Chapter 14: the Productions of the Earth which require a greater or less Number of Men.

PASTURE lands are but little peopled, because they find employment only for a few. Corn lands employ a great many men, and vineyards infinitely more.

It has been a frequent complaint in England*, that the increase of pasture land diminished the inhabitants; and it has been observed in France, that the prodigious number of vineyards is one of the great causes of the multitude of people.

Those countries where coal-pits furnish a proper substance for fuel, have this advantage over others, that not having the same occasion for forests, the lands may be cultivated.

In countries productive of rice, they are at vast pains in watering the land; a great number of men must therefore be employed. Besides, there is less land required to furnish subsistence for a family, than in those which produce other kinds of grain. In fine, the land which is elsewhere employed in raising cattle, serves immediately for the subsistence of man; and the labour, which in other places is performed by cattle, is there performed by men; so that the culture of the soil becomes to man an immense manufacture.

Chapter 15: Population size with relation to the Arts.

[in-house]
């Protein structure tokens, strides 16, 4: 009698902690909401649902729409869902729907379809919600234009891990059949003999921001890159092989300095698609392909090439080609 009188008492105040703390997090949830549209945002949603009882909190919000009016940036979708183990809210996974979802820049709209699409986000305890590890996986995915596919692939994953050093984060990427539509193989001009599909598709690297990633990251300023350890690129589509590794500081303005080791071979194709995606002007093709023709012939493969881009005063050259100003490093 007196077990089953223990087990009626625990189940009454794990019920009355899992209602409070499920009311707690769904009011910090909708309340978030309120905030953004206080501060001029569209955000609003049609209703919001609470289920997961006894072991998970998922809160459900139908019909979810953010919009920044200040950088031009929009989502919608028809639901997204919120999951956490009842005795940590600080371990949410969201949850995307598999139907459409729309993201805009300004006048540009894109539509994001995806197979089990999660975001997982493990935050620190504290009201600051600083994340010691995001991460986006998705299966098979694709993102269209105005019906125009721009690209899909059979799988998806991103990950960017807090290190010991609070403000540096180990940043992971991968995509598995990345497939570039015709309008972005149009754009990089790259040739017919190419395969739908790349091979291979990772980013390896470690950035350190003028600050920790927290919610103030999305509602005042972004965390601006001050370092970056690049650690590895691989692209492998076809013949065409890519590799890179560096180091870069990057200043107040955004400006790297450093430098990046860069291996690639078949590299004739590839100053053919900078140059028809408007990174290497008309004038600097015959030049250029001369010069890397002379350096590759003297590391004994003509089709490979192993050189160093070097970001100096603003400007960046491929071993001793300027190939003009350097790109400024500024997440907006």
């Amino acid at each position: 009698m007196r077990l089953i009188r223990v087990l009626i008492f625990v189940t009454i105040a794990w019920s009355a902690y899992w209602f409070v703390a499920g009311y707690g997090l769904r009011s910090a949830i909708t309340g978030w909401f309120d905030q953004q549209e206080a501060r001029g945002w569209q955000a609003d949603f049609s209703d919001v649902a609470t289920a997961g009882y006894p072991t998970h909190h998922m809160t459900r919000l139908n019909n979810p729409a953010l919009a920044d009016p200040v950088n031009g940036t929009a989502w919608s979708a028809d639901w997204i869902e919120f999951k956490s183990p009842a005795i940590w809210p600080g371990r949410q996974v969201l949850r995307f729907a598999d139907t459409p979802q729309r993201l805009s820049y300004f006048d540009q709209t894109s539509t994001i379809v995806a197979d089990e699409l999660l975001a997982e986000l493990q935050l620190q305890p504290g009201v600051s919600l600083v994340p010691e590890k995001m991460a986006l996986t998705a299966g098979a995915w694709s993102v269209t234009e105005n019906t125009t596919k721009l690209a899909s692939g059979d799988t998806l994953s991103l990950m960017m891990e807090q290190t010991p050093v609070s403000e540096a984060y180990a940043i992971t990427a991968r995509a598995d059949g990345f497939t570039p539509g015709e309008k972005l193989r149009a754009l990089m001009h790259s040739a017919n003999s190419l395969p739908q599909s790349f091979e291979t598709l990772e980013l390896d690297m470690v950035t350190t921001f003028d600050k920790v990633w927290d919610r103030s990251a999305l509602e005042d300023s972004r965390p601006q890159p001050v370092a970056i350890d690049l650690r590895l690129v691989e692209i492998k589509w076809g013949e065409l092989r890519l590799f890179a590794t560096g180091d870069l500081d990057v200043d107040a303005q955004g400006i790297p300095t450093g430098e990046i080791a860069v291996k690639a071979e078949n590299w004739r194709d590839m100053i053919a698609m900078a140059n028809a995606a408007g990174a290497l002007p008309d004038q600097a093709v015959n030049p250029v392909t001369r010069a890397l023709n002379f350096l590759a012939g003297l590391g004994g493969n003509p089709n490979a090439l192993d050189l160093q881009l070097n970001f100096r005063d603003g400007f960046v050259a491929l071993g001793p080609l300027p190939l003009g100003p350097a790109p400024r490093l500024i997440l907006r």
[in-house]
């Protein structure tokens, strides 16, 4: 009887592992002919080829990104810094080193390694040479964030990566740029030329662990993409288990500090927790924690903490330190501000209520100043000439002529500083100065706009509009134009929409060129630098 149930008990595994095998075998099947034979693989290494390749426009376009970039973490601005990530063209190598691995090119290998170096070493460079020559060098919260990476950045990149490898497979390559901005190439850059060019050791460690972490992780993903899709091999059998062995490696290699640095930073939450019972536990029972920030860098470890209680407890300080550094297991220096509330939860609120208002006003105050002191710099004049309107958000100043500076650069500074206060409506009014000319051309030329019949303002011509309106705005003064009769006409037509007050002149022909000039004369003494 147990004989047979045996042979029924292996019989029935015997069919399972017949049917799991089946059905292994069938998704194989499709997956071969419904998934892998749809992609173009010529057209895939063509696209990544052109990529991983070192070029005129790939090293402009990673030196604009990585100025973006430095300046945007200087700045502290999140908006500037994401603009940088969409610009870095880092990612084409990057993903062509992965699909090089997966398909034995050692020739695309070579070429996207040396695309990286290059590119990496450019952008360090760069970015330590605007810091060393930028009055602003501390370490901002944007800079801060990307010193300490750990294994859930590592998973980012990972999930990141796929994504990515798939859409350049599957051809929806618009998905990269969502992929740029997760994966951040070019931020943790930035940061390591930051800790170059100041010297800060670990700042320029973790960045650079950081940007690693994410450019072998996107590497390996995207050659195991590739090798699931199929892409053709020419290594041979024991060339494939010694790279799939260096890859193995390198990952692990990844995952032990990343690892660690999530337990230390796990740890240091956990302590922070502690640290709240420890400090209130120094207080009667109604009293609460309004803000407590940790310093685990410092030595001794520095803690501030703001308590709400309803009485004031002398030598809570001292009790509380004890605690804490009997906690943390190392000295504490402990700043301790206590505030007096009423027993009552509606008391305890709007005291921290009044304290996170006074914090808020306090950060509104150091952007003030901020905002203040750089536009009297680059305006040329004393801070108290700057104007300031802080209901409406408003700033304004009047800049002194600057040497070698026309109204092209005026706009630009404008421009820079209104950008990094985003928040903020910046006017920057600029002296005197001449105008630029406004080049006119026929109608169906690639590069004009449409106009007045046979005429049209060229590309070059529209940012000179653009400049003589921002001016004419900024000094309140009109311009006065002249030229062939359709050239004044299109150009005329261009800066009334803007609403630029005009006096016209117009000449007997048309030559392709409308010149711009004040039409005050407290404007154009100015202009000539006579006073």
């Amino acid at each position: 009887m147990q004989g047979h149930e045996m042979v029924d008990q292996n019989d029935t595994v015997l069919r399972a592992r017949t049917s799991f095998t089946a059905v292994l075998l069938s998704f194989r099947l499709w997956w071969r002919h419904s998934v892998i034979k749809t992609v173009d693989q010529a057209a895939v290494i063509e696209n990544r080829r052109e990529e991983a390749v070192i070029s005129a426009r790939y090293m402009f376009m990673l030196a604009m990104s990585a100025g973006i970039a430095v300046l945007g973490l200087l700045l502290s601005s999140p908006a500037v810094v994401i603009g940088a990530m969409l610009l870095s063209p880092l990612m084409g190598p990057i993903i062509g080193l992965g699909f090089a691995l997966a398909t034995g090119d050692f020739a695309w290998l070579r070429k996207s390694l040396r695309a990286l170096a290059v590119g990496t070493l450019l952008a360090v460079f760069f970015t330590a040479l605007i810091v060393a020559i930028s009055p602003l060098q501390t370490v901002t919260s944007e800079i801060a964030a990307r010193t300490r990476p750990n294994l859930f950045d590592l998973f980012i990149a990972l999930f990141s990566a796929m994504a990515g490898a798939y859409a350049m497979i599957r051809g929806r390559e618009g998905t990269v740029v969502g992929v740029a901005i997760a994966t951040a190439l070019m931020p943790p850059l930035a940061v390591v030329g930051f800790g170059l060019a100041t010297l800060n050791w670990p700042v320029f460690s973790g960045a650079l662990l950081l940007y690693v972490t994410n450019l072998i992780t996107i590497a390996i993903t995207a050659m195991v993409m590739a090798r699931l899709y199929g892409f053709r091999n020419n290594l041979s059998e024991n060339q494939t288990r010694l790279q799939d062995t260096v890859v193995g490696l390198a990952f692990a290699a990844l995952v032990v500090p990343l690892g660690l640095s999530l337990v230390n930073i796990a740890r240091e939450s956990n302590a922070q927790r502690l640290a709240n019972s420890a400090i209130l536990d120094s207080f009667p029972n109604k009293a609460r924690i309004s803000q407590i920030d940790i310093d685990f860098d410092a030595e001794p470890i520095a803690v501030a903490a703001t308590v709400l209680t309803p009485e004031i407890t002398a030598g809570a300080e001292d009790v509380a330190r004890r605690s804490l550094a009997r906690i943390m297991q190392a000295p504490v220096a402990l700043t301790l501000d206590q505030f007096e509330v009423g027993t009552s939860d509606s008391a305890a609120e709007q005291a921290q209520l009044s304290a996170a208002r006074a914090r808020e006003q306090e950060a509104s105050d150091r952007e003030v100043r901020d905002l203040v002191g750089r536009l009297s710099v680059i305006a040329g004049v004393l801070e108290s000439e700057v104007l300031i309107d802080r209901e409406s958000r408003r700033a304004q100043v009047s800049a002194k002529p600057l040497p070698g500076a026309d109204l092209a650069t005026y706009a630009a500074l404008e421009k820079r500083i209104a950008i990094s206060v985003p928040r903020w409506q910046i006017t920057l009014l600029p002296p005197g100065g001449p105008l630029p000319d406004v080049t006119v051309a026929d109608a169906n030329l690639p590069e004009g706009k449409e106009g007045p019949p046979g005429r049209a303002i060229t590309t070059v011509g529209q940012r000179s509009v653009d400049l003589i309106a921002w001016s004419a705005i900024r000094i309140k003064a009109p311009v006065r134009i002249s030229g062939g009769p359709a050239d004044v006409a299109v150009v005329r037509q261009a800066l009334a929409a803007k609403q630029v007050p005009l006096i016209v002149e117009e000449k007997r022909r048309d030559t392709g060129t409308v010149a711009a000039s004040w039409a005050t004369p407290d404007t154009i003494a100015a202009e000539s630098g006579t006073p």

WHEN there is an Agrarian law, and the lands are equally divided, the country may be extremely well peopled, though there are but few arts; because every citizen receives from the cultivation of his land whatever is necessary for his subsistence, and all the citizens together consume all the fruits of the earth. Thus it was in some republics.

In our present situation, in which lands are unequally distributed, they produce much more than those who cultivate them are able to consume; if the arts therefore should be neglected, and nothing minded but agriculture, the country could not be peopled. Those who cultivate, or employ others to cultivate, having corn to spare, nothing would engage them to work the following year: the fruits of the earth would not be consumed by the indolent;

These would have nothing with which they could purchase them. It is necessary then that the arts should be established, in order that the produce of the land may be consumed by the labourer and the artificer. In a word, it is now proper that many should cultivate much more than is necessary for their own use. For this purpose, they must have a desire of enjoying superfluities; and these they can receive only from the artificer.

The machines designed to abridge art, are not always useful. If a piece of workmanship is of a moderate price, such as is equally agreeable to the maker and the buyer, those machines which would render the manufacture more simple, or, in other words, diminish the number of workmen, would be [133] pernicious. And if water-mills were not every where established, I should not have believed them so useful as is pretended, because they have deprived an infinite multitude of their employment, a vast number of persons of the use of water, and great part of the land of its fertility.